A few minutes later – out of the blue - we were there. Motown’s headquarters and home to Studio A, the building Gordy named Hitsville USA. It looked wonderfully familiar, the same as in every picture, frozen in time: white structure, blue signage, and small strips of green lawn out front where the Miracles, the Temptations, the Supremes, Marvin Gaye, the Vandellas, the Marvelettes and all the other magnificent lesser known artists would take a breather from recording the Sound of Young America and hang out amongst friends. The building is pretty and picturesque but because of how it looks in photographs I’ve always imagined it on a quiet residential street, maybe it once was, but it’s in fact on a busy unattractive main road and now untypical of its neighbours.

In through the door marked Studio A, past the small gift shop on the left, and down a short narrow corridor leading to the tour kiosk. We missed the start and after getting the lift up one floor the door opened into the main museum area where a dozen people were listening to an excited guide. I’ll call him Eivets Rednow. He explained how Berry Gordy needed a family loan of $800 to start his label and how Marv Johnson’s “Come To Me” was the first release on Tamla, the first of his many labels under the Motown umbrella. We heard how Gordy swiftly worked his way onto his first national hit, courtesy of Barrett Strong. Eivets Rednow breaks into song. “The best things in life are free, you can give them to the birds and bees…” He starts clapping his hands, and saying he can’t hear us. “I want money, that’s, what I want.” This set the tone for the tour: all singing and clapping and audience participation. I could feel myself and Mrs Monkey mentally moonwalking back to the lift.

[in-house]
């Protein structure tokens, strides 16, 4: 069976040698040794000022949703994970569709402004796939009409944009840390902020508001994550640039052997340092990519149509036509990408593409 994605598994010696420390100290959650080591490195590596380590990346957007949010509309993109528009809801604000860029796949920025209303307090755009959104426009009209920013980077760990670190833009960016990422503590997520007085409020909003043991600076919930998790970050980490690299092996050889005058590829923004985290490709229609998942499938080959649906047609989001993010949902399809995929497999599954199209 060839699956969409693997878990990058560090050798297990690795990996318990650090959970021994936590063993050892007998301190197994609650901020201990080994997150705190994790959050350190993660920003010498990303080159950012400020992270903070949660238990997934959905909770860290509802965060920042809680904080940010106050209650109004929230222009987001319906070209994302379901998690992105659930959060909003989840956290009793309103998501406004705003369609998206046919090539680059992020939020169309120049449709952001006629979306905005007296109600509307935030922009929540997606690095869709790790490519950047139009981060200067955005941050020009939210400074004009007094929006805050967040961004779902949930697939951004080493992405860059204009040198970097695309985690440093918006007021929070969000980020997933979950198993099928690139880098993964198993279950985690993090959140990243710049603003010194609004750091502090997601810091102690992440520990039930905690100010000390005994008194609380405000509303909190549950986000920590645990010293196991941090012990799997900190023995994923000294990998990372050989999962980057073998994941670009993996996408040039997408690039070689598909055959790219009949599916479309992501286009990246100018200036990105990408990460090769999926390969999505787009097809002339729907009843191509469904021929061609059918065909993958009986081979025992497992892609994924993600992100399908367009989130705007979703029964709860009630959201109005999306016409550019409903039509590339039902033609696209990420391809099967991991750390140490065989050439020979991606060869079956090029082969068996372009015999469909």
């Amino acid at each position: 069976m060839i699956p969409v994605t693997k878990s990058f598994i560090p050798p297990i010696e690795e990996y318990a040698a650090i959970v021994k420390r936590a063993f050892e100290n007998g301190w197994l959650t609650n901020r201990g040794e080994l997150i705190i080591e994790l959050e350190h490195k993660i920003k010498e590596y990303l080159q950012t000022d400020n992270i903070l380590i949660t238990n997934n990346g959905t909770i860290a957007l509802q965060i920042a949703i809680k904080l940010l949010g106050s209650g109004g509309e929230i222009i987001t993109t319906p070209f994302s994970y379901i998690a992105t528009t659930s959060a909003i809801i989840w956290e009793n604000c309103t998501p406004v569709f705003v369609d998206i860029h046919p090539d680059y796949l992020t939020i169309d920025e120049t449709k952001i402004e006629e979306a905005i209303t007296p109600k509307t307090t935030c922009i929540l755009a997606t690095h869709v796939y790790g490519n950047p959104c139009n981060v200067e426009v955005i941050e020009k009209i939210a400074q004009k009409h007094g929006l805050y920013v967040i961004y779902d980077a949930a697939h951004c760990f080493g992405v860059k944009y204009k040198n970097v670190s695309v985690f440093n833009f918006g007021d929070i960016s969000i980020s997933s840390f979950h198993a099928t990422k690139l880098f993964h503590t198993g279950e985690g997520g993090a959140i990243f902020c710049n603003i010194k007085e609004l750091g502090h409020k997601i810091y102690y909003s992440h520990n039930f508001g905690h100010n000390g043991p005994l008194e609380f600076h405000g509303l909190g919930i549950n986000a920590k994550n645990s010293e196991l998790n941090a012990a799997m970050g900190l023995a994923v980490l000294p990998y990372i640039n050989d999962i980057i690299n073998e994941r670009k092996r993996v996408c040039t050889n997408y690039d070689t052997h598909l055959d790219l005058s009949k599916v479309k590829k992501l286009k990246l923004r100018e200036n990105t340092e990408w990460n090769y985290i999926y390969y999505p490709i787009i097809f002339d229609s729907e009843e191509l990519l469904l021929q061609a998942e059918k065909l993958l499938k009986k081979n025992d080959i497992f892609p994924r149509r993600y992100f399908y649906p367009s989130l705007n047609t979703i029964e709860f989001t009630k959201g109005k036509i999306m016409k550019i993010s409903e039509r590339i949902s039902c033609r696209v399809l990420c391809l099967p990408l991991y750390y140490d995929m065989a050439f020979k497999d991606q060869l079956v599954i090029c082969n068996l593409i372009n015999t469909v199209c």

We worked our way, as a group, around the room filled with records, photographs, tour posters and other promotional material displayed in glass cases whilst Eivets gave a thumbnail account of the Motown Story. With such a wealth of talent, for all the hits and misses, it was interesting to see which artists were afforded more space in the exhibits and the tour narration. The Supremes, for all their stature, scored lower than I predicted; the Four Tops were lucky to have their photo in a shared collage; whilst Marvin Gaye would’ve felt vindicated to get top billing with three complete cabinets to himself and Eivets bursting into Pop Idol versions of “Ain’t No Mountain High Enough”, “I Heard It Through The Grapevine” and “Sexual Healing”.